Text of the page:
Mets Game 11: Loss to Rockies
Rockies 5 Mets 4
Close, but no cigar.
The illusion drawn by Terry Collins is that if only one pitch or one hit in each game went differently, the team could easily be 9-2. First, I’m not sure I agree, and second, that is exactly the difference between winning teams and losing teams. When a team consistently fails to execute the small things, they will consistently be on the wrong end of the final score — and vice-versa. See the Braves of 1991-2005.
In any case, it was another sad loss for the Mets. So close, yet so far.
Mets Game Notes
For the second straight outing, Jonathon Niese looked really good — borderline dominant — in the first few innings as he stayed on top of the ball and successfully repeated good mechanics. Then, he slowly lost that consistency, as his arm angle dropped ever so slightly, and his fingers slid to the side of the ball at release, which in turn caused all of his pitches to flatten out. In his previous start, that change occurred in the third inning; this time, it started in the fourth. So is it a matter of fatigue? I’m really not sure. I do feel it has something to do with him using the cutter — a pitch that requires the pitcher to turn his hand just a bit and release with the fingers slightly off to the side. My half-baked theory is that for whatever reason, repeated use of the cutter somehow sends a signal to his brain that makes his arm angle follow that off-kilter release grip. For Jon Niese to succeed, he must stay “on top” of the ball.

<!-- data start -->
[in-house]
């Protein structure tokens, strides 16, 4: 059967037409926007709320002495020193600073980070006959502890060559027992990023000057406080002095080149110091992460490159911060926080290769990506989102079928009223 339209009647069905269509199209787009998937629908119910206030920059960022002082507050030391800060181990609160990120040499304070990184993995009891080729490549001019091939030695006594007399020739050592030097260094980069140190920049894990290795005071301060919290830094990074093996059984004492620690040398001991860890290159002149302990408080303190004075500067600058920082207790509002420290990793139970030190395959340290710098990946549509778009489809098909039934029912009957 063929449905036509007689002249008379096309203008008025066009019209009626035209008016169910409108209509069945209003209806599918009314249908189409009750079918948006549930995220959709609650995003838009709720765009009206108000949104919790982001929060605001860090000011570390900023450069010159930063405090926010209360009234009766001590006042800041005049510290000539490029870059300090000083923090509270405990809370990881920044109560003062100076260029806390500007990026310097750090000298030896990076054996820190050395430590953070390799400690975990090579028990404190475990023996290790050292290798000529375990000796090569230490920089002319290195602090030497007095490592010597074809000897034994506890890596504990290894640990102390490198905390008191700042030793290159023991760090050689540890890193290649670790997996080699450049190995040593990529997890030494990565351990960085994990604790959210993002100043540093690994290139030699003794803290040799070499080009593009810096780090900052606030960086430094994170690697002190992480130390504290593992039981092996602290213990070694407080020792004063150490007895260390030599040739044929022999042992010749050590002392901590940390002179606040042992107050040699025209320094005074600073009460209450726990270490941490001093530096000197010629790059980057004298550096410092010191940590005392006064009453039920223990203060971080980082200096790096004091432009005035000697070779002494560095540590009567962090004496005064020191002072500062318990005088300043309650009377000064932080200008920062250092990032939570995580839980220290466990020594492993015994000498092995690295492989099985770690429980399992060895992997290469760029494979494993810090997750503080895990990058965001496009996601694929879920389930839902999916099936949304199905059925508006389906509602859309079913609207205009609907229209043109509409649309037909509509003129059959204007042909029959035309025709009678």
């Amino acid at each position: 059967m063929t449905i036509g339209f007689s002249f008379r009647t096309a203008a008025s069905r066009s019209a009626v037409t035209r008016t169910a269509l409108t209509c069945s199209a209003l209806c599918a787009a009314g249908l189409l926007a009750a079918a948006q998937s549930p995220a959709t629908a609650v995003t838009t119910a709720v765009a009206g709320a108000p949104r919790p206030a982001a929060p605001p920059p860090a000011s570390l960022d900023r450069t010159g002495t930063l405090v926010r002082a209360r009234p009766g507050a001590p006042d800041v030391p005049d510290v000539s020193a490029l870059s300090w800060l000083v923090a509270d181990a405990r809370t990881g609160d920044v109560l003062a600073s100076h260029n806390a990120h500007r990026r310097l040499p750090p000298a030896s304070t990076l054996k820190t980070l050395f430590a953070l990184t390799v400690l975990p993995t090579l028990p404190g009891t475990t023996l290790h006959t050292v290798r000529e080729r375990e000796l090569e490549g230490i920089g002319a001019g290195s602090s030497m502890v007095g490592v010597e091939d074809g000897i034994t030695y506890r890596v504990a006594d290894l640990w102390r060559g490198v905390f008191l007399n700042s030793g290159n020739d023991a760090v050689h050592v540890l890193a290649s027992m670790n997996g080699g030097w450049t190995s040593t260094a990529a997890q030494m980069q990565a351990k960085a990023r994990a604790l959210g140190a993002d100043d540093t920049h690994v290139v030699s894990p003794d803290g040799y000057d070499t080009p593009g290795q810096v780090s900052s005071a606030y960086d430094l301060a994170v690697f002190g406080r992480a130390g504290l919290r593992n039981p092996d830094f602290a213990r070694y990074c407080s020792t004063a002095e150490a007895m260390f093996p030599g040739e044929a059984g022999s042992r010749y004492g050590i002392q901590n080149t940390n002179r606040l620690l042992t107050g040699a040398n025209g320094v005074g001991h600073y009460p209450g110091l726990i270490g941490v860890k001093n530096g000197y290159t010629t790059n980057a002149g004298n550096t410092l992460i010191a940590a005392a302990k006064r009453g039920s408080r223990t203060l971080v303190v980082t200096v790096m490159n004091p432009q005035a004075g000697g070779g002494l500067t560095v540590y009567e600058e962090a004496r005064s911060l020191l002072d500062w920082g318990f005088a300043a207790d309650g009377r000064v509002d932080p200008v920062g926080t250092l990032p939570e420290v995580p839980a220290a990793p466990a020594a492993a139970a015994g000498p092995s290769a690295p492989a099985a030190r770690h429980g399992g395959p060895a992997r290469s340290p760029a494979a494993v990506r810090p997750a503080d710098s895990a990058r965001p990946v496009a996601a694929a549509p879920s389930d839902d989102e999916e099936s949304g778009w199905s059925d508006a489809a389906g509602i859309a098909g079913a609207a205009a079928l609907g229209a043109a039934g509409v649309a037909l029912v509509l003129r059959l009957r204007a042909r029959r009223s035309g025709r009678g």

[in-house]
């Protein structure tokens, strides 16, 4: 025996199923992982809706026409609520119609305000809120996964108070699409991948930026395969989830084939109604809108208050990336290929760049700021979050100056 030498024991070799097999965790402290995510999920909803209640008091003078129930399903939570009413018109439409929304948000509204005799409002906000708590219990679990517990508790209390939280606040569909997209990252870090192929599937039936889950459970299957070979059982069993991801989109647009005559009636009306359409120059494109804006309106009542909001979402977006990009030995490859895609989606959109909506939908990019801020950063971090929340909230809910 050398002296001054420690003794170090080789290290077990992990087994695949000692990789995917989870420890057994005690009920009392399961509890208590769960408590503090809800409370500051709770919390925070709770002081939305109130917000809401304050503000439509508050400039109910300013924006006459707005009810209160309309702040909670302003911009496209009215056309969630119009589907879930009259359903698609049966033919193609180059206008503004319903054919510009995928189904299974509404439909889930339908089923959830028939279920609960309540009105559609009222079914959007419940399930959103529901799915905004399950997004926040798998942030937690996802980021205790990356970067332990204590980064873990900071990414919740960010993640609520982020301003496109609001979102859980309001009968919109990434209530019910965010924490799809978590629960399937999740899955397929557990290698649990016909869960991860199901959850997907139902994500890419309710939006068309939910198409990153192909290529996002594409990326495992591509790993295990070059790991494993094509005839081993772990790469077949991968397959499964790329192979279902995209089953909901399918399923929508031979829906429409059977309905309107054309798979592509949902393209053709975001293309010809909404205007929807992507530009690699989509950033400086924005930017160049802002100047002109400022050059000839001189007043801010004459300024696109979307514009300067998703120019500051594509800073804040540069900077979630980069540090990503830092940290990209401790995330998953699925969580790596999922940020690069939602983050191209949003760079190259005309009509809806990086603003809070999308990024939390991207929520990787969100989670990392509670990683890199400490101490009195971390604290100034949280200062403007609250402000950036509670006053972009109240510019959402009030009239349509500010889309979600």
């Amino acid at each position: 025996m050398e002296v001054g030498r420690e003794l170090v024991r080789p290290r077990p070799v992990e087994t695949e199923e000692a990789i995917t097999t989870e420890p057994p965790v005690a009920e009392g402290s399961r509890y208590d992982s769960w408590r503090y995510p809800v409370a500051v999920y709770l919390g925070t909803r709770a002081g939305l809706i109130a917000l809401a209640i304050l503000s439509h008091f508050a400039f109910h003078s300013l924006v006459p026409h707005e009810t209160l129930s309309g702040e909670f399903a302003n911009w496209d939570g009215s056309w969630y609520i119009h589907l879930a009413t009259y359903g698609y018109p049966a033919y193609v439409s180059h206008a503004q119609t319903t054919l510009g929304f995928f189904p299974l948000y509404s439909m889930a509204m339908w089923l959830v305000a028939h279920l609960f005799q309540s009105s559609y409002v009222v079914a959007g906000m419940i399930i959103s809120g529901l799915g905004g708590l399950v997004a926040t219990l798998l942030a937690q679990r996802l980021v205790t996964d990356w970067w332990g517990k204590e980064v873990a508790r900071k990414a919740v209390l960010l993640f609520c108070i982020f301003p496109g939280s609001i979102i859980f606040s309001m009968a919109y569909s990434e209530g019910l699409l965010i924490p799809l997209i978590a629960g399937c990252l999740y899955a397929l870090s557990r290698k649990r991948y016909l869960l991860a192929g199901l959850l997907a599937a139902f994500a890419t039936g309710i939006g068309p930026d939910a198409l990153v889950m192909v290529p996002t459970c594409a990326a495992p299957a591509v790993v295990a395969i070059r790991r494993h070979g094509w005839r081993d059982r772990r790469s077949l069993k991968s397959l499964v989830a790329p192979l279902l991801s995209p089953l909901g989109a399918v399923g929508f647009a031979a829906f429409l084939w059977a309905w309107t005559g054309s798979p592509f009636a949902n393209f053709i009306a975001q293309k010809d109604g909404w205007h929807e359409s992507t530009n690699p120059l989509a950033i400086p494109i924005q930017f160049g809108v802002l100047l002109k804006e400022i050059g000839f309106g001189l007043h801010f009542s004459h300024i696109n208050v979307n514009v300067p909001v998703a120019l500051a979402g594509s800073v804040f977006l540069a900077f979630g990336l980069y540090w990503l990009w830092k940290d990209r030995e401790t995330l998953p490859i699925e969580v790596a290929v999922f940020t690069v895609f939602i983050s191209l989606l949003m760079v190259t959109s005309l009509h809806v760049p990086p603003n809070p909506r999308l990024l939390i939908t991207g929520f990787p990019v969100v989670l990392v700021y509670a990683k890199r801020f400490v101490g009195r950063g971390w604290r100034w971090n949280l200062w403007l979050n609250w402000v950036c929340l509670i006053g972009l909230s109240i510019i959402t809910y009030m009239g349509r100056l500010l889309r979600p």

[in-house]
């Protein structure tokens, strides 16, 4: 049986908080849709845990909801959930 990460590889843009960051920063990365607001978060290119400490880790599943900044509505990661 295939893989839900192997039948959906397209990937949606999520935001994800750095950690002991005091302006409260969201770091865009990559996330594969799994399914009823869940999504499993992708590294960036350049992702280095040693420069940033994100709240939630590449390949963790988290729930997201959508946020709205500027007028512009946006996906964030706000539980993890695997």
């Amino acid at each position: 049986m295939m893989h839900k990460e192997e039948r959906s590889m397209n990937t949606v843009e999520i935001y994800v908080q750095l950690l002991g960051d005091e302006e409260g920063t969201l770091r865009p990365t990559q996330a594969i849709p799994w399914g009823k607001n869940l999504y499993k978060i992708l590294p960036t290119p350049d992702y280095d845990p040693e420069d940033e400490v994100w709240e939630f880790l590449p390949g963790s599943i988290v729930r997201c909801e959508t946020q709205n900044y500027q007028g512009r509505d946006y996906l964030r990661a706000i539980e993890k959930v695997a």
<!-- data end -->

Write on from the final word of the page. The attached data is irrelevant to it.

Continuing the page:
On one pitch, in the fourth inning against Todd Helton with a 2-2 count, Niese actually dropped down “laredo” (as Keith Hernandez likes to say) to deliver a slow curve that resulted in ball three. Um … huh? I thought the Mets released Oliver Perez? Please, Jonathon, if you want to fool around with a sidearm delivery to fool a hitter once in a while, stop, slap yourself, and change your mind. It’s really not that effective — as much as David Cone THOUGHT it was — and please, consider that only after you have developed absolute command of your main pitches.